A reaction is a force or a moment exerted by the support to prevent the point, at which the support is connected, from moving. The amount of force or moment is that needed to ensure equilibrium of the structure. When you need to calculate the reactions in a support, you *pretend* that the support is removed then replace each *restricted motion* with a force or a moment. That is what we call the free body diagram. When you have a free body diagram you can readily write down the equilibrium equations and solve them, if feasible, for the values of the reactions.

## Point loads

Point loads are NOT real! The contact between any two bodies can never occur, in reality, at a perfect point (zero area). However, when the load, applied to the structure, occupies a tiny area of the structure surface, we may assume that it is a point load. That is an extremely convenient assumption that allows us to analyze many cases of loading. For example, as you plate a bottle of water on a table, the bottle occupies an area of the table surface, however, if you want to calculate the reactions created in the table legs, assuming that the bottle occupies a single point on the surface of the table will simplify your calculations and provide you with accurate results.

*Types of point loads*

We have two types of point forces in 2-D problems. Point forces and point moments. Point forces may be perfectly aligned with the coordinate directions or not, thus, we usually resolve any *inclined* force into two forces parallel to the horizontal and vertical directions. Meanwhile, the point moment is always parallel to the third direction that is *normal* to the plane of the two dimensions we are concerned with.

# Examples

## Simply supported beam

A beam is supported by a roller at point A and a pin at point B. The beam length is L. A point vertical force is applied at point C which is a distance d from point A. Calculate the reactions at point A & B.

*Simply supported beam with point load*

**Solution:**

First step in solving the problem will be drawing the free body diagram of the beam. To do that we assume that the supports are removed and replaced by forces and moments that correspond to the supports. Point A is supported on a roller which can produce one force normal to the surface (Horizontal surface), hence, we replace the roller with a vertical force Ay. The pinned support, on the other hand, creates two forces, hence, we replace it with Bx and By.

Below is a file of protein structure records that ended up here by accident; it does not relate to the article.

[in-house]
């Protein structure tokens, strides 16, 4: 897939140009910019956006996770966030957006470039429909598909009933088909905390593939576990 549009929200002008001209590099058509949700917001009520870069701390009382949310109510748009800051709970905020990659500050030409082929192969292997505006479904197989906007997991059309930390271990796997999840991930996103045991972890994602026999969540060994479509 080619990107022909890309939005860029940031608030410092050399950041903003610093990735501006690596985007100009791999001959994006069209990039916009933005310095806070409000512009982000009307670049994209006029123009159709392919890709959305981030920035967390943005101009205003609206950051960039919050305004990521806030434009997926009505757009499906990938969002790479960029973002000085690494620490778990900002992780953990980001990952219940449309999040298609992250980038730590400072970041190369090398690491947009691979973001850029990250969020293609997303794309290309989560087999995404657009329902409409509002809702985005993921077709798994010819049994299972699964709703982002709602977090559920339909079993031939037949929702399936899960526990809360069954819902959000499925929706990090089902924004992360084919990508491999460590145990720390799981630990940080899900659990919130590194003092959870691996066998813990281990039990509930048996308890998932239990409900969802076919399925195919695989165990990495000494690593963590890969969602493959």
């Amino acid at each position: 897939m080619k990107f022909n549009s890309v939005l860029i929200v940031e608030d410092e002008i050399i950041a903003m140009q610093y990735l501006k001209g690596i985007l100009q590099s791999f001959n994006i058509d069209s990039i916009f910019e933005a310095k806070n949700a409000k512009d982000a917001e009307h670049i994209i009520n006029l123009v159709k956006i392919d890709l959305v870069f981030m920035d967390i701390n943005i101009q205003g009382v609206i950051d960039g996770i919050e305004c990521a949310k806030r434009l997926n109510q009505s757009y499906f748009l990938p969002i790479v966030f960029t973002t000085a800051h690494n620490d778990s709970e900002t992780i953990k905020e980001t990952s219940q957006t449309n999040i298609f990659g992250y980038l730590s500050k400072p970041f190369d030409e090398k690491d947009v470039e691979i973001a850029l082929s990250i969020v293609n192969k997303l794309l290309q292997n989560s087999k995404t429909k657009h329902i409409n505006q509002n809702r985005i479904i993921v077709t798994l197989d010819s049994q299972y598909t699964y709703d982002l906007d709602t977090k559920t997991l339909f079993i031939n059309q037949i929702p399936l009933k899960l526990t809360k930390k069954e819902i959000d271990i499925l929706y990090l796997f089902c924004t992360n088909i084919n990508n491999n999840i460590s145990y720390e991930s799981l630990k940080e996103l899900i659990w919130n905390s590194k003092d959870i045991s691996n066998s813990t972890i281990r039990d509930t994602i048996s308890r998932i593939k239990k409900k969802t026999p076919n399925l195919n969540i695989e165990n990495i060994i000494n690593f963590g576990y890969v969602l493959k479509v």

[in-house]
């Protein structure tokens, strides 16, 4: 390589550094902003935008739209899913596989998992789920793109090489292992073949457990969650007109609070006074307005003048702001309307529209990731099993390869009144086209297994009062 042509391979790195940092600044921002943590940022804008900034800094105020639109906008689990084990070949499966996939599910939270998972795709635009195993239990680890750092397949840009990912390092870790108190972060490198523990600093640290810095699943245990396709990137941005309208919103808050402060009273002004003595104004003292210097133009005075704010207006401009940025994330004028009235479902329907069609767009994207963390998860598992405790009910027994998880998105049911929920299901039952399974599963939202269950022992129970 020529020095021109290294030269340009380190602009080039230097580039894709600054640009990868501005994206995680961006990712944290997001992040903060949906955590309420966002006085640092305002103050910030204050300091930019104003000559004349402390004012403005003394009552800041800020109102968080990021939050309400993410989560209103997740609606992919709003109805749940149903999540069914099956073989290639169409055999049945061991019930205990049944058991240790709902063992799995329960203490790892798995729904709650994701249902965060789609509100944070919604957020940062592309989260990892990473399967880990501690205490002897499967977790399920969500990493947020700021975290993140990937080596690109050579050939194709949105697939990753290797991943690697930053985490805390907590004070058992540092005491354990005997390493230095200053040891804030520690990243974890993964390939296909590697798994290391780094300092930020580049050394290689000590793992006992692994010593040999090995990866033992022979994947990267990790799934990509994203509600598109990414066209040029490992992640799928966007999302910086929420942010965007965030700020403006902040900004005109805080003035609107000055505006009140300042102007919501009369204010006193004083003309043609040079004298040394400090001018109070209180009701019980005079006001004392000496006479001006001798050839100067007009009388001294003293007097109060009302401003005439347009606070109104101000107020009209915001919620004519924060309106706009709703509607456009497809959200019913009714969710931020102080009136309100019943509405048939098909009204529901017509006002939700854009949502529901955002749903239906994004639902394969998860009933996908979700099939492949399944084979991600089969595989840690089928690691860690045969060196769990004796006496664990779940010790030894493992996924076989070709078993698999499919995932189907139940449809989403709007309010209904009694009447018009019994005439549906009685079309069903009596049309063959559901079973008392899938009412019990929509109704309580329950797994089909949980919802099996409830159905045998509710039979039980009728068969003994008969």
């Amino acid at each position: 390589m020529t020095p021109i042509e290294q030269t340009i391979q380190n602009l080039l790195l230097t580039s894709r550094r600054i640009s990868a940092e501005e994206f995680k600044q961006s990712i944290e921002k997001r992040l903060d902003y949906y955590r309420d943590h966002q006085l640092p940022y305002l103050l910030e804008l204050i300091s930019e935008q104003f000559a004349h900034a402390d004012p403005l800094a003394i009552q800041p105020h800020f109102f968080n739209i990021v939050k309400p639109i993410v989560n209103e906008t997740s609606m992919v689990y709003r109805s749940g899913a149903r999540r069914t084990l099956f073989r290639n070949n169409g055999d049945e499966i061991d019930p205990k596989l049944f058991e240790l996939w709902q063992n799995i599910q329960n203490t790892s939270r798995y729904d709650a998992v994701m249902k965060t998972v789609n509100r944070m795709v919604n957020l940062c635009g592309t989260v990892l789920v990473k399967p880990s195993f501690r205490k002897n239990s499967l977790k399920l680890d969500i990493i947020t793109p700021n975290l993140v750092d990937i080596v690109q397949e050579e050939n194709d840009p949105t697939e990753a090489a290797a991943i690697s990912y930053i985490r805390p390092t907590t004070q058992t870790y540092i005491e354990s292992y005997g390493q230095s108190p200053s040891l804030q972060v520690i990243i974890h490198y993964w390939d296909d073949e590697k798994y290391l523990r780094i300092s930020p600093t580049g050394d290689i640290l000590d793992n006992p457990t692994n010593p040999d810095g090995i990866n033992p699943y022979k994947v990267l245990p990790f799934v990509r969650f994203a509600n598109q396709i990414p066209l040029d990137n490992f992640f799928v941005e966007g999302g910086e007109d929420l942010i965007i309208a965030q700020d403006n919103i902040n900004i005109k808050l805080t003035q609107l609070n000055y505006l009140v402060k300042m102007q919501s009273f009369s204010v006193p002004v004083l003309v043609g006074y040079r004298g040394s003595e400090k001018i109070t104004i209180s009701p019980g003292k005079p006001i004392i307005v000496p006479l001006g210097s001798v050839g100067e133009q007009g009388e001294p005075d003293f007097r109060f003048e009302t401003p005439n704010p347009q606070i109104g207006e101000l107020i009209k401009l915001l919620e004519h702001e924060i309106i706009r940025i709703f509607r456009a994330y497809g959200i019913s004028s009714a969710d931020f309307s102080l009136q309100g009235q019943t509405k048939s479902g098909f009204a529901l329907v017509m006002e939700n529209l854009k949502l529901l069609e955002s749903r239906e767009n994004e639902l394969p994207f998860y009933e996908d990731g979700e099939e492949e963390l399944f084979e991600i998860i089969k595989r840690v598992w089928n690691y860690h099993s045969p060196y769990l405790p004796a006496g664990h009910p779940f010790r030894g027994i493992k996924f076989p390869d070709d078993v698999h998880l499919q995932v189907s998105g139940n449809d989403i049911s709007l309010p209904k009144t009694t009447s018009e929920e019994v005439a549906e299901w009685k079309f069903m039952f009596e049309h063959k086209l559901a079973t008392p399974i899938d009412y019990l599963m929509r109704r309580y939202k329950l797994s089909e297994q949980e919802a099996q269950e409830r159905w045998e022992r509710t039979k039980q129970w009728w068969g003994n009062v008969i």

*Free-body diagram*

Now, we may write down the equations of equilibrium.

For the equilibrium in the x-direction, we add up all the horizontal forces

From this equation, we can easily declare that the horizontal reaction at point B is zero.

For the equilibrium in the y-direction, we add up all the vertical forces

Finally, we apply the equation of the moment equilibrium

NOTE:

When applying the moment equilibrium equation we have to:

1- Select a point at which the equation will be applied – Any point in the plane will will suffice, however, for convenience, we usually select a point that has some forces applied to in order to reduce the number of variables in the equations

2- Select the direction which will be considered the positive direction – It is advised to stick to the convention of the Cartesian coordinate system to create consistency in your work, but if you decided not to follow that convention, the results will still be correct as long as you are careful enough in setting the positive and negative signs in the equation.

Here we select the point A and the counter-clockwise direction for the moment equation.

From this equation, we may evaluate the reaction at point B to be

Now, we can use this result into the equation of vertical force equilibrium to get

Observation:

From the above results, we can see that the vertical reaction force at points A&B depend on the distance d. If d becomes too small (almost zero) the reaction at point A will equal to the force Fy, while at be it becomes zero, and vise versa.

In other words, we may say that the *closer* the force to the support, the more the reaction force in the support becomes.